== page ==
The Department of Public Health plans to open at least 116 more mental health beds to reduce those wait times.

    Jailed inmates are receiving more attention than usual as a result of The City’s need to shut down County Jail Nos. 3 and 4 at the Hall of Justice due to what are widely considered deplorable conditions. A plan to build a new jail next door was defeated by those who argued that increased services, not new jail beds, was the correct response.

    Instead the sheriff would use County Jail No. 2 at 425 Seventh St. and County Jail No. 5 in San Bruno. The sheriff is also examining reopening County Jail No. 6 in the event the population doesn’t decline.

    After the proposal for the new jail was defeated by the Board of Supervisors in December 2015, the assembled 37-member “Work Group to Re-Envision the Jail Replacement Project” met for about one year and included employees with the Department of Public Health, Sheriff’s Department, Police Department, Coalition on Homelessness, Bayview Hunters Point Foundation and Californians United for a Responsible Budget.

    The group’s work, culminating in a final report presented to the Board of Supervisors and more recently to the Public Health Commission on June 20, has seemingly diffused a once politically charged debate.

    Public Health Director Barbara Garcia, a co-chair of the working group, said at the June meeting that “we did agree to the fact that the jail population needs all of us to make sure that [inmates] are safe in seismically safe areas and also that they get the type of services that they need.”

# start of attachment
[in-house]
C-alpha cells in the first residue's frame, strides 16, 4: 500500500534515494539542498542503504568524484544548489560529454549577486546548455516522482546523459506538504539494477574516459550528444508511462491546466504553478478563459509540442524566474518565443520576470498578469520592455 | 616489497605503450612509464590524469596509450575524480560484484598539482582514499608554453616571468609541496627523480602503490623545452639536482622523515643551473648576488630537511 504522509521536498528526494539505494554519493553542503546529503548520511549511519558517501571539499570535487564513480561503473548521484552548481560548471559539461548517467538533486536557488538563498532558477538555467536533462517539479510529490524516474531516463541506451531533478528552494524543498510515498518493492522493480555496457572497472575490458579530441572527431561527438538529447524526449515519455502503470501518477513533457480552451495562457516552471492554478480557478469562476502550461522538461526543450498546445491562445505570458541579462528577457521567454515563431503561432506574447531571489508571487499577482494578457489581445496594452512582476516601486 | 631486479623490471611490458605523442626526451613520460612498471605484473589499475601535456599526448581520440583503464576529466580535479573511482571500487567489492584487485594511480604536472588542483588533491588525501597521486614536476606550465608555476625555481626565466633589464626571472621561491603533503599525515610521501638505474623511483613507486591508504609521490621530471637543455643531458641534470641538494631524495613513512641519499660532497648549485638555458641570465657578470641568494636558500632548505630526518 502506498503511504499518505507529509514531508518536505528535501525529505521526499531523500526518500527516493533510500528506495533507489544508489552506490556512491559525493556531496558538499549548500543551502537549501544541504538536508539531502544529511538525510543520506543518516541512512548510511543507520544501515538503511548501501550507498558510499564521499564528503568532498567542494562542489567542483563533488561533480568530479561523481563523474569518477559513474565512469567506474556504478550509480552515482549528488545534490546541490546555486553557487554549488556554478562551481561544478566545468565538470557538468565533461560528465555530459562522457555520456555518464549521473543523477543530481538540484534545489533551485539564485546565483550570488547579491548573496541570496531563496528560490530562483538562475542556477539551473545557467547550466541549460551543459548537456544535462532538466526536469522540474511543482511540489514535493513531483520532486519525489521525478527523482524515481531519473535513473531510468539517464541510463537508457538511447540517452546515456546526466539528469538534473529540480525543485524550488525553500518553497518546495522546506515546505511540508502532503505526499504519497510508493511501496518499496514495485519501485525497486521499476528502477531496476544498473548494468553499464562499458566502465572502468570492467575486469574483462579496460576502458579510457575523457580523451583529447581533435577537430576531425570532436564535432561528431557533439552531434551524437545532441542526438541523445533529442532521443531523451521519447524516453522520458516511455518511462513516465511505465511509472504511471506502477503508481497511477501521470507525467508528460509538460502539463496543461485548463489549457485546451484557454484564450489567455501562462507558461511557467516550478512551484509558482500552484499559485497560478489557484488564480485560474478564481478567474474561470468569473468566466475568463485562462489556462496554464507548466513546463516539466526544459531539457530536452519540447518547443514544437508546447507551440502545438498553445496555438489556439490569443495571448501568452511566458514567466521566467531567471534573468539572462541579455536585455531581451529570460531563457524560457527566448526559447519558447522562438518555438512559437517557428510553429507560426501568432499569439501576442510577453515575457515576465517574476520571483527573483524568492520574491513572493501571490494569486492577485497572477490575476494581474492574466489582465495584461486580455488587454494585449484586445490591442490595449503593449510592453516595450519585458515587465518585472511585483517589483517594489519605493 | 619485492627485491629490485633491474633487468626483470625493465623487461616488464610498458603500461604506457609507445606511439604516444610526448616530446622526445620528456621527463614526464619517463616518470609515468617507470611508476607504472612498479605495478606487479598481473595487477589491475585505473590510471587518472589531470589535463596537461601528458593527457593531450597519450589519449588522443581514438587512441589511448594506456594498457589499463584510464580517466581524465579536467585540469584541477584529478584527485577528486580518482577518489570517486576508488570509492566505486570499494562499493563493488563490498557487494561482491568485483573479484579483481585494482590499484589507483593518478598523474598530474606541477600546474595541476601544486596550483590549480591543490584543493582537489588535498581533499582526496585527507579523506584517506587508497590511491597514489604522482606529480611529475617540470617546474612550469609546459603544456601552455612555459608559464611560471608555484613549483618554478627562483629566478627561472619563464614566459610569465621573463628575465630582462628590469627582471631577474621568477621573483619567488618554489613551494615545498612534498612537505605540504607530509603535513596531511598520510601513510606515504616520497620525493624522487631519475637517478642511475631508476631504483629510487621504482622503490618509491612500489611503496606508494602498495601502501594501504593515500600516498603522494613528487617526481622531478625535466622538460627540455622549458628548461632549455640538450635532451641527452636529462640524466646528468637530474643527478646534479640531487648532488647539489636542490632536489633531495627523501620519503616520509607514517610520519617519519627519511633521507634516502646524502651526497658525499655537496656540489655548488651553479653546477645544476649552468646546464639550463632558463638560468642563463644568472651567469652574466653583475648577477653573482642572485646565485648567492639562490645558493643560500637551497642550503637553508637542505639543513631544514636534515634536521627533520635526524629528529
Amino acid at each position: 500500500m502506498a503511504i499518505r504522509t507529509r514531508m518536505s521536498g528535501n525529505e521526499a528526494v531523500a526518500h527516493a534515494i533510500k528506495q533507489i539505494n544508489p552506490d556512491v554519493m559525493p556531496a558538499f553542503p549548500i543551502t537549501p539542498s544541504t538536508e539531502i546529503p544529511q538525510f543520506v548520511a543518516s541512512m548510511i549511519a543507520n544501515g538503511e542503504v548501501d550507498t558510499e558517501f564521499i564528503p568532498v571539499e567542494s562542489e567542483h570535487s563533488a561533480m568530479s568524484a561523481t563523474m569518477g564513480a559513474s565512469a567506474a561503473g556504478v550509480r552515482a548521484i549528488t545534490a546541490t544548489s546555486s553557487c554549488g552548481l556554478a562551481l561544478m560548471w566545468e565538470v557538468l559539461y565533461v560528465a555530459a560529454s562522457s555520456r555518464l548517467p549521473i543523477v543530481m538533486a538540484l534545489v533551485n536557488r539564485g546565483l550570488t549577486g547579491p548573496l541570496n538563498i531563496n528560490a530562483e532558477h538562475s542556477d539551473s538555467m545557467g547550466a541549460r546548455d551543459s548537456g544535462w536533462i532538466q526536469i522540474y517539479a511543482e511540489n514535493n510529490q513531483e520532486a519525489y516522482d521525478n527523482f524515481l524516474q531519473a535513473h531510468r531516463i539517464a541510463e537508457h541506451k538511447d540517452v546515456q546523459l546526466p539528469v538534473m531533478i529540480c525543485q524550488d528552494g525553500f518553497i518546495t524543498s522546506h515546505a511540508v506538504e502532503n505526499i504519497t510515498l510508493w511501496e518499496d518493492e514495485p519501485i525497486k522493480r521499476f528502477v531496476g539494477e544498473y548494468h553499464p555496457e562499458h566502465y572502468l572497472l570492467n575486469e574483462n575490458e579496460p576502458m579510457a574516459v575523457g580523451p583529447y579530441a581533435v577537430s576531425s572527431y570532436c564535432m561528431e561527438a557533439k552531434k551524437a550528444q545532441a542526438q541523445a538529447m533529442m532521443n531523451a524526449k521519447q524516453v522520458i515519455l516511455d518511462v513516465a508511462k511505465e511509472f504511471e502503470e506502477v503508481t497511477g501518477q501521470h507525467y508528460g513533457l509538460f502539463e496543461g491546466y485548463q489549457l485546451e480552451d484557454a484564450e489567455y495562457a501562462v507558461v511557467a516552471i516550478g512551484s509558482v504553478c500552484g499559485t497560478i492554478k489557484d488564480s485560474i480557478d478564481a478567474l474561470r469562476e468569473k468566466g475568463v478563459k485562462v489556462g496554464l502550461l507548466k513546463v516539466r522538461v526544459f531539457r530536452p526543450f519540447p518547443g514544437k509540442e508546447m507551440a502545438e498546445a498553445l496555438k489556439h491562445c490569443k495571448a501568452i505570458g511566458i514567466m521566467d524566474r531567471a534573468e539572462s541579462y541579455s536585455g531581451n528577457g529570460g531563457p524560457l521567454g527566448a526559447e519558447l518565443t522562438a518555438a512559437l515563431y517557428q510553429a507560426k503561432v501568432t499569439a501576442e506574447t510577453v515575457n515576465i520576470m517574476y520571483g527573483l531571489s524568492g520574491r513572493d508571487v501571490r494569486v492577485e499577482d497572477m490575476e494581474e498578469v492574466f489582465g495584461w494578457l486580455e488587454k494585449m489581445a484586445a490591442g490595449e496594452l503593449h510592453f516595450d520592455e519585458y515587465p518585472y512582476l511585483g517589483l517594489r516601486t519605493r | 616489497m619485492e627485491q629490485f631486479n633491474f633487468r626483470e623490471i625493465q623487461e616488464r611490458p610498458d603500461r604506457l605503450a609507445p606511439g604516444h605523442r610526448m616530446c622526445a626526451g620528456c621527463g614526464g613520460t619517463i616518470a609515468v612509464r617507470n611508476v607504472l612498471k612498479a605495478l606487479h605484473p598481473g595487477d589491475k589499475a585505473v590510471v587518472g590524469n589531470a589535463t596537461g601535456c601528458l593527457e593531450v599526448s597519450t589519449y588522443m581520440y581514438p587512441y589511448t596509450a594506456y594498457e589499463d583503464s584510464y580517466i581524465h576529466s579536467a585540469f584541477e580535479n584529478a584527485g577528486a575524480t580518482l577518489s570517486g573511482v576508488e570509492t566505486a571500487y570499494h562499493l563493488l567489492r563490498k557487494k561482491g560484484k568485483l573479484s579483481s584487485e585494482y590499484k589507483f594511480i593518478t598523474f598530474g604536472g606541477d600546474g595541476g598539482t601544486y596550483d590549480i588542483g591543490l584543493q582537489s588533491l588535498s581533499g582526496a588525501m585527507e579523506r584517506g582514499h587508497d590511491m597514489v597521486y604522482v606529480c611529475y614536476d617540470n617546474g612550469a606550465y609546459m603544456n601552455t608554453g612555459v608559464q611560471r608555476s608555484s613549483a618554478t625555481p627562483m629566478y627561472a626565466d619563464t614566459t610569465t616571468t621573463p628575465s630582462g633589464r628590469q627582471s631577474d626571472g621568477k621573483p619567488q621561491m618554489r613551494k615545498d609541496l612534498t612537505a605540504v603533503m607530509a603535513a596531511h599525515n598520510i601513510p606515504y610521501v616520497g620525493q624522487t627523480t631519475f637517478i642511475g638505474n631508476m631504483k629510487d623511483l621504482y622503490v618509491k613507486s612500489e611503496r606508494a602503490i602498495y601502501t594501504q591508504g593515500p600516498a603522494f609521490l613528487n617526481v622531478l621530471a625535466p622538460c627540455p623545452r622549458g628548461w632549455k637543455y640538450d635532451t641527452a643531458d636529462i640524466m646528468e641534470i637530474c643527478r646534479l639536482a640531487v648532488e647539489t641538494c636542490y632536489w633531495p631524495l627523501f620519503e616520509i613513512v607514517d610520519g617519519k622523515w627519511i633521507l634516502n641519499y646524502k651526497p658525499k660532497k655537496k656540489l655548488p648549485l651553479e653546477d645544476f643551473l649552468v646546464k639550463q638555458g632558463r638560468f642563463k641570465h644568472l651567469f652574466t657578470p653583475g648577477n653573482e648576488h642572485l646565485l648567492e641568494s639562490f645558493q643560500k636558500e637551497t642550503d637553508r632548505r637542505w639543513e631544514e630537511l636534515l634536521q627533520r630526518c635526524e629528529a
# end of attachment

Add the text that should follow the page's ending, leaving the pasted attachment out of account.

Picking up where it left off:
Sheriff Vicki Hennessy, another co-chair of the working group, said reducing the jail population would come down to “a lot of behavioral health and medical diversions.”

    “As the sheriff, I am responsible for running the jail but I am not the person who puts the people into the jail. That leaves me in an interesting position,” Hennessy said. She said she wanted to “give them the best care I can while they are in our jails” and improve their chances to not reoffend.

    The ultimate success of the effort will come down to the numbers. Without County Jail Nos. 3, 4 and 6, the jail system has 1,238 beds that can accommodate an average daily population of 1,064 to 1,126. At the time of the analysis, the average daily population last year through June 2016 was 1,292, which means there would need to be a decrease by between 166 and 228 inmates to shutter the Hall of Justice jails without adding jail beds elsewhere.

    “We have people today, especially from their health status and their racial status, who do not need to be criminalized or go to jail,” said Roma Guy, head of Taxpayers for Public Safety and a working group co-chair.
    She emphasized the ongoing racial disparity in the jails and called on the Health Commission to hold more accountable the city-contracted programs to address it.

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    “We need to do little things and big things,” Guy said.